Detroit — A civil rights group said Monday more than 100 American businesses have joined its coalition to get a federal law passed that bans discrimination based on sex, sexual orientation, and gender identity.
The Human Rights Campaign, the nation's largest lesbian, gay, bisexual, transgender and queer (LGBTQ) civil rights group, launched the alliance, the Business Coalition for the Equality Act, in March 2016.
"This is a crucial milestone for landmark civil rights legislation in our community," said Chad Griffin, the Human Rights Campaign's president. "These are the job creators, the economic engines in our cities and our states. They're all speaking with a unified voice in calling for the passage of the Equality Act."
Griffin made the announcement during a news conference held at the Detroit Regional Chamber offices in downtown Detroit. Based in Washington D.C., the Human Rights Campaign works to achieve equality for LGBTQ Americans.
Griffin was joined at the news conference by Kevin Heard, president of the Detroit LGBT Chamber of Commerce; Willard McCloud, chief diversity officer of Cargill Inc.; Cory Valente, LGBT ERG Global Leader for Dow Chemical Co.; and Stephanie White, executive director of Equality Michigan.
Griffin said a total of 105 corporations have joined the alliance and support passage of the Equality Act. He said the companies have revenues of $2.6 trillion and employ 5.8 million across the country.
The most recent 10 companies that have joined are Whirlpool Corp., Paul Hastings LLP, Hughs Hubbard & Reed LLP, Under Armour, Nationwide Mutual Insurance Company, Navigant Consulting Inc., Ascena Retail Group Inc., Boston Scientific Corp., Synchrony Financial and Macy's Inc.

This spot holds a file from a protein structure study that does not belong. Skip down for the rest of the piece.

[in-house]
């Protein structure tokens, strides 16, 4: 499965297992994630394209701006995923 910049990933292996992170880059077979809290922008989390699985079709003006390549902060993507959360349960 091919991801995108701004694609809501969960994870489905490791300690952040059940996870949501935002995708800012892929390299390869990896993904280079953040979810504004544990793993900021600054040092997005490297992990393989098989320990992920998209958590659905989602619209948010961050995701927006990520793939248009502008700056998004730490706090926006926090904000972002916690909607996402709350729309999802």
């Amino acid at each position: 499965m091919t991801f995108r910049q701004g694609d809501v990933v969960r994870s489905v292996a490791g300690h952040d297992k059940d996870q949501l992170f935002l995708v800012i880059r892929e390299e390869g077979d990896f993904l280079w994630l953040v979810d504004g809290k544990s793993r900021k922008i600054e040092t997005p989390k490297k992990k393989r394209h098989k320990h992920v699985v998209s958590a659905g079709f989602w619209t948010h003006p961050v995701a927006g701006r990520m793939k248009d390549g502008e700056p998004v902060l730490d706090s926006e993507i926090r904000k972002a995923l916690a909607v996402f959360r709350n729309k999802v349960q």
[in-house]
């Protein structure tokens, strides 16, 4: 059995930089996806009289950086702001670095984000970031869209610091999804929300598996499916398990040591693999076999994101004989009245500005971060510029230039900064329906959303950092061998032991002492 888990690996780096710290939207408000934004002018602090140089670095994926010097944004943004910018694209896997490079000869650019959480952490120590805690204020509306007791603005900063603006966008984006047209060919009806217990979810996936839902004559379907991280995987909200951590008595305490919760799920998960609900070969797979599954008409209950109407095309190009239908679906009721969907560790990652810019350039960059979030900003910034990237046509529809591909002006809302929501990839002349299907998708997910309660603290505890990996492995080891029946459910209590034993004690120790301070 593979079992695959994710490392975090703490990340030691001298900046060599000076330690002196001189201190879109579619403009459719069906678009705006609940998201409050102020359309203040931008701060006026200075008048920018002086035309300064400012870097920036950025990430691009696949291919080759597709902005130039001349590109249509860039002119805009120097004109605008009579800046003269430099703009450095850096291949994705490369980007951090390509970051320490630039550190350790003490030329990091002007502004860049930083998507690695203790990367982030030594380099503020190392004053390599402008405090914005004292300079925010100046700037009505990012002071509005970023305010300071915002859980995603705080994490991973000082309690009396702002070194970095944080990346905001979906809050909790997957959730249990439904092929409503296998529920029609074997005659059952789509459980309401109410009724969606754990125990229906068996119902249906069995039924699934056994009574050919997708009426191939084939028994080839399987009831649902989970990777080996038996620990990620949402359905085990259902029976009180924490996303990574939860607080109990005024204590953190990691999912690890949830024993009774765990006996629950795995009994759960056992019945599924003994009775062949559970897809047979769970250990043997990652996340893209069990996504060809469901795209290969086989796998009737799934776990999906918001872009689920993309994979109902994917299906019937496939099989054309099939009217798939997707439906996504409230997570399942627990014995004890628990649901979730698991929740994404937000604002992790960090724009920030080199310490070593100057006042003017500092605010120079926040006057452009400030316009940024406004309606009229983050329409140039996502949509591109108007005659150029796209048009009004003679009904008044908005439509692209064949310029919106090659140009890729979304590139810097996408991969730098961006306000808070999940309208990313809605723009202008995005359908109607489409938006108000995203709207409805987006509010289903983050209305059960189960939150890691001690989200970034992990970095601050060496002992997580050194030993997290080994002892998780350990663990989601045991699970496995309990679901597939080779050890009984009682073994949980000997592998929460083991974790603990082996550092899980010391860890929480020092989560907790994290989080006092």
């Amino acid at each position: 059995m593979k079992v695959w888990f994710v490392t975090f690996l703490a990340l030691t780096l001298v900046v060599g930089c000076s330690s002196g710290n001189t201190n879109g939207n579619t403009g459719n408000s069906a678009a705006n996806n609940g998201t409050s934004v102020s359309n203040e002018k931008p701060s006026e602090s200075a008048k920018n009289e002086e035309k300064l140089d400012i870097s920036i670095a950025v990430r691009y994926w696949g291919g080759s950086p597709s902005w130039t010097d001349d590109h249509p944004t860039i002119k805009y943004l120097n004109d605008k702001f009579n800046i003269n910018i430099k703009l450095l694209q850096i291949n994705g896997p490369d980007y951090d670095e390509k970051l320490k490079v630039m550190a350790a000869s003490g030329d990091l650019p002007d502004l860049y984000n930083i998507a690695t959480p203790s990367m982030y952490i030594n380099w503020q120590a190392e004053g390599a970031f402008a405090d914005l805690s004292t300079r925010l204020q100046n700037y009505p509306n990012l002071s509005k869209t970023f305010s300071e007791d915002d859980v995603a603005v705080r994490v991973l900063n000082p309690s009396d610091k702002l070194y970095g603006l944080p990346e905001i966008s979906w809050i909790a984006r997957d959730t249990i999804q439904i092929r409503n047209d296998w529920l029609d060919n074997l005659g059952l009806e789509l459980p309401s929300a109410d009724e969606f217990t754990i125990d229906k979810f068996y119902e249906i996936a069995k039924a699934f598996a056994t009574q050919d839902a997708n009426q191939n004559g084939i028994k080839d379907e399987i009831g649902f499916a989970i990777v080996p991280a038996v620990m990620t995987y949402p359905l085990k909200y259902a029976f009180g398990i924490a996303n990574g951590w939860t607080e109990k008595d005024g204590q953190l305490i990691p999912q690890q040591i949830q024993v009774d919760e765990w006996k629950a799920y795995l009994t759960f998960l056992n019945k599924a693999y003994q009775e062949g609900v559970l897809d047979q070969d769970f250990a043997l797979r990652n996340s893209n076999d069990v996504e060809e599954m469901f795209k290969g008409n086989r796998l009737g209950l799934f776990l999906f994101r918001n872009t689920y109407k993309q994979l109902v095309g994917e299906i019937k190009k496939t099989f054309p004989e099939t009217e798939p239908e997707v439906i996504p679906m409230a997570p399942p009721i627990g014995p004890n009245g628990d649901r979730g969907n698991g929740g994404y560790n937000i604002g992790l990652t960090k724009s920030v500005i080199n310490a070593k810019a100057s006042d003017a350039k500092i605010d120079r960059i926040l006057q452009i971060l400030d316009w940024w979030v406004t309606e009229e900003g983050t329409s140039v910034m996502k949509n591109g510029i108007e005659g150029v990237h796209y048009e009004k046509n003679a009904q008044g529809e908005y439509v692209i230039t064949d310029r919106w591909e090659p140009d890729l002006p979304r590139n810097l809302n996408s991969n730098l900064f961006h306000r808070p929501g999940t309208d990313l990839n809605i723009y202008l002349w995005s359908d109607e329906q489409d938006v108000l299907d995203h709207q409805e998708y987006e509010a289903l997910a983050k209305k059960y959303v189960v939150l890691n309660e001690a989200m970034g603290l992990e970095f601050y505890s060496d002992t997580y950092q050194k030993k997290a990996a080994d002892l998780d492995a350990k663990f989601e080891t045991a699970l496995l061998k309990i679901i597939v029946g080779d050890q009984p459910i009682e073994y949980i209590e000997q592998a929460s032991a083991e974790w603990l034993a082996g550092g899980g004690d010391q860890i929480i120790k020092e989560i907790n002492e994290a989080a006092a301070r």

"Supporting inclusion and equality is the right thing to do, both for business and for society," said Valente. "Today, we stand with these major businesses that are committed to doing what is right for their companies and for their communities."
Dow was among the first companies to join the coalition.
Introduced in Congress in July 2015, the Equality Act is intended to amend the Civil Rights Act of 1964 to include sex, sexual orientation, and gender identity among the prohibited categories of discrimination or segregation in places of public accommodation. No action has been taken on the bill, which is currently co-sponsored by 241 members of Congress.
"I look forward to the day when enough elected officials catch up to the visionary corporate leaders to finally end discrimination against gay and transgender people," said White. "That will be a good day for Michigan and a good day for America."